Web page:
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THE SELECTION AND SPECIFICATION OF SHAFT COUPLINGS

Balancing requirements with the capabilities of available couplings
requires the consideration of a large number of factors


When selecting a shaft coupling, there is an almost bewilderingly large number of factors to consider; and many of these factors interact with one another, further complicating the task. For example, an engineer might want the coupling to absorb torsional vibration; but this will inevitably cause the coupling to have a lower torsional stiffness,and couplings with elastomeric elements capable of torsional dampening typically exert large reactive forces on support bearings if forced to accomodate large radial misalignments. The engineer will have to prioritize each of these factors in his application, and may be required to compromise on some or all of these characteristics.

In general, the engineer will have to make the following choices in specifying a shaft coupling:

Type of coupling: The engineer will have to select the general type of coupling based on each type's strengths and weaknesses, and based upon the general requirements of his system as he's prioritized them;

Size of coupling: This is driven primarily by shaft size and by the torque requirements of the system, but it also impacts misalignment accomodation, rotational inertia, and cost.

Material: This will affect the coupling's torque rating, mass, and cost, as well as other factors.

Bore types and shaft attachment options: Bore selection is typically driven by the shafts involved; and attachment options require the engineer to balance cost versus serviceability.

Other factors that might be unique to the system, like dynamic balance of the coupling at high rpm.

In each case, the engineer must balance cost of the coupling, performance and life cycle of the coupling, and the priorities lent to each performance criteria for his application.

Type of Coupling:

In some situations, it will be obvious what type of coupling is needed; for example, if there is no significant misalignment, then a rigid coupling will be the least expensive and most reliable choice. If torsional dampening is clearly the primary consideration, then a jaw coupling is the obvious choice. But in most situations, the engineer will have a set of system requirements that will require him to balance many different factors and make choices that prioritize those that he considers most important, while compromising on other factors. These considerations include:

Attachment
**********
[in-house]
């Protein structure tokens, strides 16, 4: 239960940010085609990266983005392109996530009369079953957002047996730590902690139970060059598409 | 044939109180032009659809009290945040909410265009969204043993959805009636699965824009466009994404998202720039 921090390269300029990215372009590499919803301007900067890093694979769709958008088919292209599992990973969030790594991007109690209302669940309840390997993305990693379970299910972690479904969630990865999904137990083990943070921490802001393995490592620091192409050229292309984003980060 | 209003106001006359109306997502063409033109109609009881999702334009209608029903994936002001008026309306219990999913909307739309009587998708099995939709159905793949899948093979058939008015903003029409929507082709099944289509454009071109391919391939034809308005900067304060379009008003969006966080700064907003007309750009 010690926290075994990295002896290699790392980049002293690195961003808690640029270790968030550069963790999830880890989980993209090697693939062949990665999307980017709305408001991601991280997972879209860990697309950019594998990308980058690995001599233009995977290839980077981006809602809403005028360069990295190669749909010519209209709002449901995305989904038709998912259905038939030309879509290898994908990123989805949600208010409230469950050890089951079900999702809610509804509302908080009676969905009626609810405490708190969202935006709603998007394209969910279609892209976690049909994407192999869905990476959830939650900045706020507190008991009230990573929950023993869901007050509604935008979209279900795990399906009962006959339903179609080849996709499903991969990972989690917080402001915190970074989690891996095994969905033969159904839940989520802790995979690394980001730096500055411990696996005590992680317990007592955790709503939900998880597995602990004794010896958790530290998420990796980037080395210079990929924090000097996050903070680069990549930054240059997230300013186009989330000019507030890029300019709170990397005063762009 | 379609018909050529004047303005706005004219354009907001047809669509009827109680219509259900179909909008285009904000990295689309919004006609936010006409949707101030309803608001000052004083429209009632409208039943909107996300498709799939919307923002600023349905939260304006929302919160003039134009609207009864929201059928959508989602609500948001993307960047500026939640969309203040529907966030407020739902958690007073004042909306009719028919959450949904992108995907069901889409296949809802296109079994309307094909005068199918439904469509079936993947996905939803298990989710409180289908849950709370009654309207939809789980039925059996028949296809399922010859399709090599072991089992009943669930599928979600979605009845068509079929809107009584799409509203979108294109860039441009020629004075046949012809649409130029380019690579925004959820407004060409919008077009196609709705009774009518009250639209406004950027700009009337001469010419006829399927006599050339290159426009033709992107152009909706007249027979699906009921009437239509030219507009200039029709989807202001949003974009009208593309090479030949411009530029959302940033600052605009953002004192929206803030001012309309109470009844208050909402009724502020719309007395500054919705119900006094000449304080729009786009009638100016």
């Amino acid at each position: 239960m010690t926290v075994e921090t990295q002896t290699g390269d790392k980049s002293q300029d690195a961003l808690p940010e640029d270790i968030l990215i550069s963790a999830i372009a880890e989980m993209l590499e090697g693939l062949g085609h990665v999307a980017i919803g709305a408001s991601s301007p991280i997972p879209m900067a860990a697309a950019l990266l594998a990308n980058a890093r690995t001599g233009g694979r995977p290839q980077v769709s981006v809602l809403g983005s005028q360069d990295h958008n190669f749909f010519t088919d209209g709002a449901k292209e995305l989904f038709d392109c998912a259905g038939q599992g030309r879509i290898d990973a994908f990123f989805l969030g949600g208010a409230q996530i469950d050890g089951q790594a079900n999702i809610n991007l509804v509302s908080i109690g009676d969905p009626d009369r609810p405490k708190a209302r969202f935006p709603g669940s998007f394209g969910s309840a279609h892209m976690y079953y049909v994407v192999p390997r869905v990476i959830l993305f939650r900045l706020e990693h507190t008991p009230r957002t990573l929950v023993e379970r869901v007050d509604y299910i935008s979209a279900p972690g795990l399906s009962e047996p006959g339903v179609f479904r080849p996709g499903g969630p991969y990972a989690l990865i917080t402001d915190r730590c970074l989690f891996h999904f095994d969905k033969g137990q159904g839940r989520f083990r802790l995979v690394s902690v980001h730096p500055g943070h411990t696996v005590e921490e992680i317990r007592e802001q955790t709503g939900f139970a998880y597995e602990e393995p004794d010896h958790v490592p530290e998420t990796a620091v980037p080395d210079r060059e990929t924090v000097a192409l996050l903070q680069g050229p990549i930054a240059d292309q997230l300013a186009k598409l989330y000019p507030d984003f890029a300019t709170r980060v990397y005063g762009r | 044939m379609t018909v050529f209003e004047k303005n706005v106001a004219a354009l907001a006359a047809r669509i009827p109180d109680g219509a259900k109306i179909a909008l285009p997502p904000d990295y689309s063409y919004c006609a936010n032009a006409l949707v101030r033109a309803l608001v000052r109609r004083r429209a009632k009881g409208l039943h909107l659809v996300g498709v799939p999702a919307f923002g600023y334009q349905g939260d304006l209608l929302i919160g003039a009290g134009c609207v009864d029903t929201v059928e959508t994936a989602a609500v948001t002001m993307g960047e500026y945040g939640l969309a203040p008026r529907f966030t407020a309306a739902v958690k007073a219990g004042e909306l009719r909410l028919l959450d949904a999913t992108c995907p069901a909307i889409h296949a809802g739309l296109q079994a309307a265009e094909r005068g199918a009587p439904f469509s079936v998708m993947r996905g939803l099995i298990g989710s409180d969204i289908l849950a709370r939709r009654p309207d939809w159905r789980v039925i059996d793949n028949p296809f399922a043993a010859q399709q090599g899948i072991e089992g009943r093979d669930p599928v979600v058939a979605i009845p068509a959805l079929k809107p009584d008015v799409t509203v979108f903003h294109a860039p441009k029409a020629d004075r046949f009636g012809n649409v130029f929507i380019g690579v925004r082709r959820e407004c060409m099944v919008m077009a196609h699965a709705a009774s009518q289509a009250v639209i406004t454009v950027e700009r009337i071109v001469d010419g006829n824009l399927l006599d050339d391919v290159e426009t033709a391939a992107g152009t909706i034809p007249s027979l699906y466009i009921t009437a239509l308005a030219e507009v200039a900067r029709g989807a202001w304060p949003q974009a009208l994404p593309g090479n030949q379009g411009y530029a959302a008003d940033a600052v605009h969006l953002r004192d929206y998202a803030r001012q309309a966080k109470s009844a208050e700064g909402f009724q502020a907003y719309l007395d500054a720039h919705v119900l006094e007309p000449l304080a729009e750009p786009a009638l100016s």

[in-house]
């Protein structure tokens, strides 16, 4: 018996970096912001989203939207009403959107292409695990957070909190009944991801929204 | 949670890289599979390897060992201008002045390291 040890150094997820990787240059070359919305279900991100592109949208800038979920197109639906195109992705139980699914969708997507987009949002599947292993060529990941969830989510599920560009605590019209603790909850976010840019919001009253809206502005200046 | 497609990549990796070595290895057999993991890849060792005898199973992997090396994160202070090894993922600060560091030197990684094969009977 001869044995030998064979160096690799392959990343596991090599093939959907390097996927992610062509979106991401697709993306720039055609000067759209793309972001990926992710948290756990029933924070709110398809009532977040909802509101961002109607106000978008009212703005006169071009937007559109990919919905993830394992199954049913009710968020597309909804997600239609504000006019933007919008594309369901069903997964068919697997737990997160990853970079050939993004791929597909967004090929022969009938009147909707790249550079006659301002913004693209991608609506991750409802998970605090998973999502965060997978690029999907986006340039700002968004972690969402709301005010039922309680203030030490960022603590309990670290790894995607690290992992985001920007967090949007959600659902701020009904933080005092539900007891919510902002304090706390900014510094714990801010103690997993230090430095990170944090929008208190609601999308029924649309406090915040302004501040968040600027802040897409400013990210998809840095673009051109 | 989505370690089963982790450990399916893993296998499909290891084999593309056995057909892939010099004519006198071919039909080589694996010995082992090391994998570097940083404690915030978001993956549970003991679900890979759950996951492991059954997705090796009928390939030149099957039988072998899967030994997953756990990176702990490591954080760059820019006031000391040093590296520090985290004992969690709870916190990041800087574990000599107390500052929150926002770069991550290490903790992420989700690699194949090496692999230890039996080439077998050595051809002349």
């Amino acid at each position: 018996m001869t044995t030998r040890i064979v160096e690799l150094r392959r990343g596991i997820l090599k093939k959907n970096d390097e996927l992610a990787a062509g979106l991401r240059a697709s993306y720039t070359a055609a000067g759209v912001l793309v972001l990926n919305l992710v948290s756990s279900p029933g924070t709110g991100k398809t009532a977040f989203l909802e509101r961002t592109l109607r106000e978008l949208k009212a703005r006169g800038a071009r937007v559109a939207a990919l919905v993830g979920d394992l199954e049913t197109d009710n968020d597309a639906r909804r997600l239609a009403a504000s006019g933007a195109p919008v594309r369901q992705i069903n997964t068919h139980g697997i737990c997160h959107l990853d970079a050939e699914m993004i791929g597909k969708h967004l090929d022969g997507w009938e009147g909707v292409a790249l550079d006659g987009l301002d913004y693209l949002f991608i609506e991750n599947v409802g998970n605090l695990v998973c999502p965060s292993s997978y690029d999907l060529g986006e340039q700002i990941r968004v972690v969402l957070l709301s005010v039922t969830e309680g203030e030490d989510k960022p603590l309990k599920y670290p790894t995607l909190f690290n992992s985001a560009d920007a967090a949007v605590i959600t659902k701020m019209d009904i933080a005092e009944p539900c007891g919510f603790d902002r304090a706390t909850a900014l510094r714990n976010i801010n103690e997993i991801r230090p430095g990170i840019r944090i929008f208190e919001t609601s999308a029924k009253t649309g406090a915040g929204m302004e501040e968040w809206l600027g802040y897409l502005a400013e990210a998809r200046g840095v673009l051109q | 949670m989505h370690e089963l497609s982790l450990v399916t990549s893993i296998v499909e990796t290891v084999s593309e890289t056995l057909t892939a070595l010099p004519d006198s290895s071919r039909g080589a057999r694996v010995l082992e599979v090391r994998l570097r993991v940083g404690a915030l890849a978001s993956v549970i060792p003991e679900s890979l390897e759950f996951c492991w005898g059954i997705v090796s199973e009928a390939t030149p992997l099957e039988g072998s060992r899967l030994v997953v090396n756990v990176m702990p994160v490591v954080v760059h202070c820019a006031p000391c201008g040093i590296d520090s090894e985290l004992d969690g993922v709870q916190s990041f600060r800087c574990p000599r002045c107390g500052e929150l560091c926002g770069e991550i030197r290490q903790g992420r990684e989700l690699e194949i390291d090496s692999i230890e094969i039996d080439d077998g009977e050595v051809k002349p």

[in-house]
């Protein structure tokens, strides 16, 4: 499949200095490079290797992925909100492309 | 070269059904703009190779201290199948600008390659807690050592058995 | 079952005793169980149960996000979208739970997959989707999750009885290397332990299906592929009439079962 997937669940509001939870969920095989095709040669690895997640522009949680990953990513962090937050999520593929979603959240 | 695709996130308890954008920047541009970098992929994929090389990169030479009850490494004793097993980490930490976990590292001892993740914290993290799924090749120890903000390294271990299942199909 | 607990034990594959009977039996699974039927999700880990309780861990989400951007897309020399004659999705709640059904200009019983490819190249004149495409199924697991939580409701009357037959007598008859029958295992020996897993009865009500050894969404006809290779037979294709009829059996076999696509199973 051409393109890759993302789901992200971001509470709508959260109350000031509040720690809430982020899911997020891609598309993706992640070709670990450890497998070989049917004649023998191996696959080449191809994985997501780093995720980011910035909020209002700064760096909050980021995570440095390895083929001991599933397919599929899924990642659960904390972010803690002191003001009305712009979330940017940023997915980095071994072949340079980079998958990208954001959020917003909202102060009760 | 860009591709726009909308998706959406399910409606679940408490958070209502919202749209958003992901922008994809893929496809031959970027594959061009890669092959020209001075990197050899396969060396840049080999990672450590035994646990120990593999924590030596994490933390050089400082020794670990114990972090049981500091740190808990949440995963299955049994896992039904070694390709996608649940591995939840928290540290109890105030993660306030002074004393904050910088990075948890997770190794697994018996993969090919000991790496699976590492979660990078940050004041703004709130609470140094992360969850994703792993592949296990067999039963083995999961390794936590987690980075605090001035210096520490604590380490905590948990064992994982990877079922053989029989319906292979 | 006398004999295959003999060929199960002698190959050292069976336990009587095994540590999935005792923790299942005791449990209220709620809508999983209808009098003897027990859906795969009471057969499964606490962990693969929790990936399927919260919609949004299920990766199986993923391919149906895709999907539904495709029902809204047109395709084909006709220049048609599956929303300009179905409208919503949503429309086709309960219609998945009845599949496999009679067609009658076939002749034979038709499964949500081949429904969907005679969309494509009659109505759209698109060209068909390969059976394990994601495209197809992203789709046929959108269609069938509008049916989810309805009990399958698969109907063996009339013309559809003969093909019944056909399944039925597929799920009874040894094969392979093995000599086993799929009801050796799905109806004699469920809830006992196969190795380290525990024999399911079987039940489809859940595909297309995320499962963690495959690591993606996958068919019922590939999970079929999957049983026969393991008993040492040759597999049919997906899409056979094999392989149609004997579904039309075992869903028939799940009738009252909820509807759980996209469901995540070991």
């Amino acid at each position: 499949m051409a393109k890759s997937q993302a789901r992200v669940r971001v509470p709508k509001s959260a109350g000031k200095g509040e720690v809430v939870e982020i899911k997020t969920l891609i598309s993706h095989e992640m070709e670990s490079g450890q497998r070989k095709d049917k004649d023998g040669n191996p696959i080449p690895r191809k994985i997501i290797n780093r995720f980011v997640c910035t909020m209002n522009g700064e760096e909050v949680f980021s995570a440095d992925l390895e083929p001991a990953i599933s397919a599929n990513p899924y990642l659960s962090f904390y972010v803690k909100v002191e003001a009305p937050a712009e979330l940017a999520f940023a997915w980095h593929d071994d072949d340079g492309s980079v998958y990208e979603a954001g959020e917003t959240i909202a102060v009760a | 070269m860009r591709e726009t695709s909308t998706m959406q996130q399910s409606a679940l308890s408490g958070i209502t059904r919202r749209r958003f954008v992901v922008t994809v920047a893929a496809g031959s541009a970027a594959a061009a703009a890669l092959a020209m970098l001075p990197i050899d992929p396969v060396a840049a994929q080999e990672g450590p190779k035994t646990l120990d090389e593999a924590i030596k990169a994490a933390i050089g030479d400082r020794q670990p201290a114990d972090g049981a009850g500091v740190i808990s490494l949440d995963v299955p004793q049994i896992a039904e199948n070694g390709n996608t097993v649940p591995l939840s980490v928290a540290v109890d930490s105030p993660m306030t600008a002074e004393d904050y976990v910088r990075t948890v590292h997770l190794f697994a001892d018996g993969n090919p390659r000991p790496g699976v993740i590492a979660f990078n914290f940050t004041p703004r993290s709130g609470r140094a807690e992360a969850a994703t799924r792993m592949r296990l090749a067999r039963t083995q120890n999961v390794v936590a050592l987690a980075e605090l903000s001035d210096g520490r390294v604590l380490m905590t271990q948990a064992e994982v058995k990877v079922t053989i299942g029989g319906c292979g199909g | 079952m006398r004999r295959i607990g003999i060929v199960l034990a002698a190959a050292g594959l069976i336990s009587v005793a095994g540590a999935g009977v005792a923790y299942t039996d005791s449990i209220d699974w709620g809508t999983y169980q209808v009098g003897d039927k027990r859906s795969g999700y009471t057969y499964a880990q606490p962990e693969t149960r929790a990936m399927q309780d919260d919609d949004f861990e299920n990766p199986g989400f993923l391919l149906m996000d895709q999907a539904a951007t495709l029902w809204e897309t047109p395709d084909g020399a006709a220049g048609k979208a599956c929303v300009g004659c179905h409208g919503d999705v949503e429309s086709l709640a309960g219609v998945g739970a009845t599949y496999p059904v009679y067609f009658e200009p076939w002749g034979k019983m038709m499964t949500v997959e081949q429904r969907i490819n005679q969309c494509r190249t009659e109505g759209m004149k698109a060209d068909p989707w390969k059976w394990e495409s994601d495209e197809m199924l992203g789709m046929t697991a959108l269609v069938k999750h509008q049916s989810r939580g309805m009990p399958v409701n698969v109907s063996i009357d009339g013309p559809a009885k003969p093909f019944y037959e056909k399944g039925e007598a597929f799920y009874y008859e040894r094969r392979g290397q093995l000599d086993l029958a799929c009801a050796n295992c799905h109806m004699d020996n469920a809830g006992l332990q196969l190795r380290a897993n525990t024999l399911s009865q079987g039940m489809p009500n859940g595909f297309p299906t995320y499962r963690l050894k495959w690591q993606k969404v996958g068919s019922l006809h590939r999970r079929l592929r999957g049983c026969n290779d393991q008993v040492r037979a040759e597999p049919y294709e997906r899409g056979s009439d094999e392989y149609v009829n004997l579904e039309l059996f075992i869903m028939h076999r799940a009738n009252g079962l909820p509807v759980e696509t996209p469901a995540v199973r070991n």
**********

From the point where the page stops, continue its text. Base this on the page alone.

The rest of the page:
Torque requirements of the system: Torque requirements can be calculated from either the torque of the driven component or from the horsepower and rpm of the driving side. However, service factors related to the nature of the application should also be considered, and the coupling should be derated for temperature and misalignment, if either approach the operational limits of the coupling.

Total service factor is the sum of the driven side's service factor and the driving side's service factor, and each is a measure of the severity of the application. Specific service factors for various applications are listed within OEP Coupling's Part Number Selection Tool. This tool also derates the coupling for temperature and misalignment: Even though a coupling might be rated for 180 deg F, this doesn't mean that its performance at 170 deg F will be the same as it will at room temperature.

Torsional vibration dampening versus torsional stiffness: As one increases, the other decreases.

Misalignment of the system: Radial, angular, and axial, after any possible thermal expansion during operation.

Reactive forces exerted by the coupling: Under misalignment, all flexible couplings exert reactive forces on the support bearings in the driving and driven components; the size of these forces varies with the amount of misalignment, the amount of torque, and the type of coupling.

Coupling performance versus coupling cost: In some situations, the value or fragility of driving or driven components will compel the designer to spec a more expensive coupling that exerts smaller reactive forces, for example.

Coupling lifetime versus cost of replacement: In some situations, when downtime of the device is particularly expensive, or when the design of the assembly makes servicing the coupling difficult, the engineer will select a coupling that's less likely to require replacment or service.

Different types of couplings offer different advantages and disadvantages:

Rigid couplings
can accommodate almost no misalignment; should some misalignment occur, from assembly inaccuracy or from thermal expansion during operation, the use of rigid couplings can result in large reactive forces on support bearings. However, when these misalignments are small and these bearings are stout, rigid couplings will be the choice for both lowest cost and longest life.


Oldham couplings can accommodate large radial, small angular, and moderate axial misalignment; they offer good peak torque rating and torsional stiffness, homokinetic transmission (the driven side moves at the same speed as the driving side at all times), very low reactive forces, and low cost, and are a good all-around choice for a flexible coupling in most applications.